Editor, Townsman:

We cannot grant asylum to every individual fleeing oppression in foreign lands.

Our immigration policies are the most generous in all the world; we grant citizenship to over 1 million souls every year, grant hundreds of thousands of student visas and many asylum requests as well. No other country can claim to welcome in more foreign nationals or begin to match our financial aid to as many countries on the planet.

We do these things because we are strong, prosperous, generous and sympathetic to the plight of other human beings. We have committed vast amounts of “blood and treasure” to securing peace. We have then assisted the offending nations to rebuild and become valuable world citizens (Germany and Japan). We will continue to do these things because it is right and good, but we cannot and should not feel obligated to fix all the world's problems for all the world's people.

We were not always strong, prosperous or free from living under the despotism of an abusive tyrant. Prior to 1776, the King of England ruled over the New World with an iron fist and subjugated the American colonists. It took many years of suffering under the king, but we eventually worked together in rebellion and declared our independence.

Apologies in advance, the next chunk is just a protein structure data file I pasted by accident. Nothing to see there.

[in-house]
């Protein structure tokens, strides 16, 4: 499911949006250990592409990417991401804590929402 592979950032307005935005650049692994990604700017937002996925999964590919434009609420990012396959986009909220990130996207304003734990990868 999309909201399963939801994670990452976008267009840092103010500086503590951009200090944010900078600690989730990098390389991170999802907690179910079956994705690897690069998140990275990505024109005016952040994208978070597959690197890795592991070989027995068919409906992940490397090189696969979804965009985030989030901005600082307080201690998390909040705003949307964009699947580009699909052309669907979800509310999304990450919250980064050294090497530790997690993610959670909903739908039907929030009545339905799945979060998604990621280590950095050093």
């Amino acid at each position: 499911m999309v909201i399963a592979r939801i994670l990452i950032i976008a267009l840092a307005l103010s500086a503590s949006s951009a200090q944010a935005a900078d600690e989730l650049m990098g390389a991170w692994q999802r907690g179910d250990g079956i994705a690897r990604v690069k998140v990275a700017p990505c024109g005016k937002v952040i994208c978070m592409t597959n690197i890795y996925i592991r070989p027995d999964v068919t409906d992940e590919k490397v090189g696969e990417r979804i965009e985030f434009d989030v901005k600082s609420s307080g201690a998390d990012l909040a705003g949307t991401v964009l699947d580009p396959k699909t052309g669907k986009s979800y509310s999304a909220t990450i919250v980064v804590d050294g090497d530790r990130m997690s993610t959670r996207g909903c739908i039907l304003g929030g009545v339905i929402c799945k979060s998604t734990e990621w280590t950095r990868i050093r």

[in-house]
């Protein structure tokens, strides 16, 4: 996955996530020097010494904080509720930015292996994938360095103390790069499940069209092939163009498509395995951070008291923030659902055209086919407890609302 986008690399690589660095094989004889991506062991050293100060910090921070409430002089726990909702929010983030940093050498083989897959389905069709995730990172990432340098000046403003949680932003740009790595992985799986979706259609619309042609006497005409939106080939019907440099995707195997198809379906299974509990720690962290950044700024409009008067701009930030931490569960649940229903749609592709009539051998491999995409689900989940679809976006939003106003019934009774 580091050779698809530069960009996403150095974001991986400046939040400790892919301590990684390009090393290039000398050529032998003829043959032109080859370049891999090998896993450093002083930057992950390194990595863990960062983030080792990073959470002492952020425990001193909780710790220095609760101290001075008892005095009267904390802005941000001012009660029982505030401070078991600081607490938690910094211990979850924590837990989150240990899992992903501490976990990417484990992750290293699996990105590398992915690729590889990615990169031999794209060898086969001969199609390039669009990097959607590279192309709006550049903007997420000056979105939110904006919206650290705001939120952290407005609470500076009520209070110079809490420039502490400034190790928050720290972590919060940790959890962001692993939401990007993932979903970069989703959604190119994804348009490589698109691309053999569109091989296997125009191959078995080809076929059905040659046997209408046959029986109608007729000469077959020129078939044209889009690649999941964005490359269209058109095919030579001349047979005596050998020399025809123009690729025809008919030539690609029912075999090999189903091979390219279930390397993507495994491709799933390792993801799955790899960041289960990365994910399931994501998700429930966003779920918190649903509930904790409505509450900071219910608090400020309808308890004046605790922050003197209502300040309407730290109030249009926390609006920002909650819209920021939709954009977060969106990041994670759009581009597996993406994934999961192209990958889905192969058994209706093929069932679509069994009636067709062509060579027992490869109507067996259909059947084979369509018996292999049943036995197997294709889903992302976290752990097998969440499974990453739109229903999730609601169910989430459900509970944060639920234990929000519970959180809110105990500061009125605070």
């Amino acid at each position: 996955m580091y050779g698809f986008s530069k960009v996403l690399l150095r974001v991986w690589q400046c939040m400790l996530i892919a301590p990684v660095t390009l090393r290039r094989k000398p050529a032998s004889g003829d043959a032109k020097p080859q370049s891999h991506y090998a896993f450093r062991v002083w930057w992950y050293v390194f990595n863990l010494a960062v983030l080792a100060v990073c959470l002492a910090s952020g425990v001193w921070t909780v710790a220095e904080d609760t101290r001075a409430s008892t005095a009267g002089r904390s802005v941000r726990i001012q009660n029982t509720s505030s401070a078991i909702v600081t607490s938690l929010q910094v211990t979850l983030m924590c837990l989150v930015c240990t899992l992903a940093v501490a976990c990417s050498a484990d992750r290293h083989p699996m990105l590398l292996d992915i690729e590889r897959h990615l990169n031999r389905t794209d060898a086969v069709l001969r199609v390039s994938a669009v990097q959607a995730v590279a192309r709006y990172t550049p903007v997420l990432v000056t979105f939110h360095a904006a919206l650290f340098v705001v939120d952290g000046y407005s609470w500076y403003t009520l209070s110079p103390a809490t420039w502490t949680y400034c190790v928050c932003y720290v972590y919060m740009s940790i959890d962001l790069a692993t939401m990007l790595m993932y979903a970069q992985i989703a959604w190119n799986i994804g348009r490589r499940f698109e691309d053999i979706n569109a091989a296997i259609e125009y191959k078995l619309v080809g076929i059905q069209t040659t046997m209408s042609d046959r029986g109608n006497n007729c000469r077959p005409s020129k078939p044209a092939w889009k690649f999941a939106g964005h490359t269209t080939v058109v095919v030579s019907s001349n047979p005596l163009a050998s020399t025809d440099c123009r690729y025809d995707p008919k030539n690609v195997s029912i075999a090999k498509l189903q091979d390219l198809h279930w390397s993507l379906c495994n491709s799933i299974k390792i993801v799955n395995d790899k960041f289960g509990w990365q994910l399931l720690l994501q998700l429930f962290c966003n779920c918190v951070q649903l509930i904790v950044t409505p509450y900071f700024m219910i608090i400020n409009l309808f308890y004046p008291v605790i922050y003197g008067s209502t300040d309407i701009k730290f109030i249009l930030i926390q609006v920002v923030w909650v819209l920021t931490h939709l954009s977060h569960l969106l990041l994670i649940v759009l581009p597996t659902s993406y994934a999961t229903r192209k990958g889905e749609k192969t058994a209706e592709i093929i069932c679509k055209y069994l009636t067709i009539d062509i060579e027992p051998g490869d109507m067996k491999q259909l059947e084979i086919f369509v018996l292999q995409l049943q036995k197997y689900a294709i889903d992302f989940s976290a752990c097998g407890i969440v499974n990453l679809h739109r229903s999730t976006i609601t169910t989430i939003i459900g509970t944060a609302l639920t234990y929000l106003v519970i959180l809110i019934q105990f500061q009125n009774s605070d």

Most of the “Declaration of Independence” is an accounting of the abuses we suffered under that king.

Declaring independence was an extraordinarily dangerous thing for our Founding Fathers to do. They were not just a bunch of wealthy elite intellectuals discussing politics while sipping tea at their social clubs. By declaring independence from the most powerful despot on the face of the earth, they were signing their death warrants. They surely would have been the first to be tortured and hanged if we had not prevailed in the ensuing war.

Oppressed people in other parts of the world must do as we did, claiming and fighting for their own independence from whatever forms of oppression they find themselves under.

We may help them, but we cannot do it for them nor should we deprive them of the fruits of such labors.

DR. JANE AXELROD

Andover

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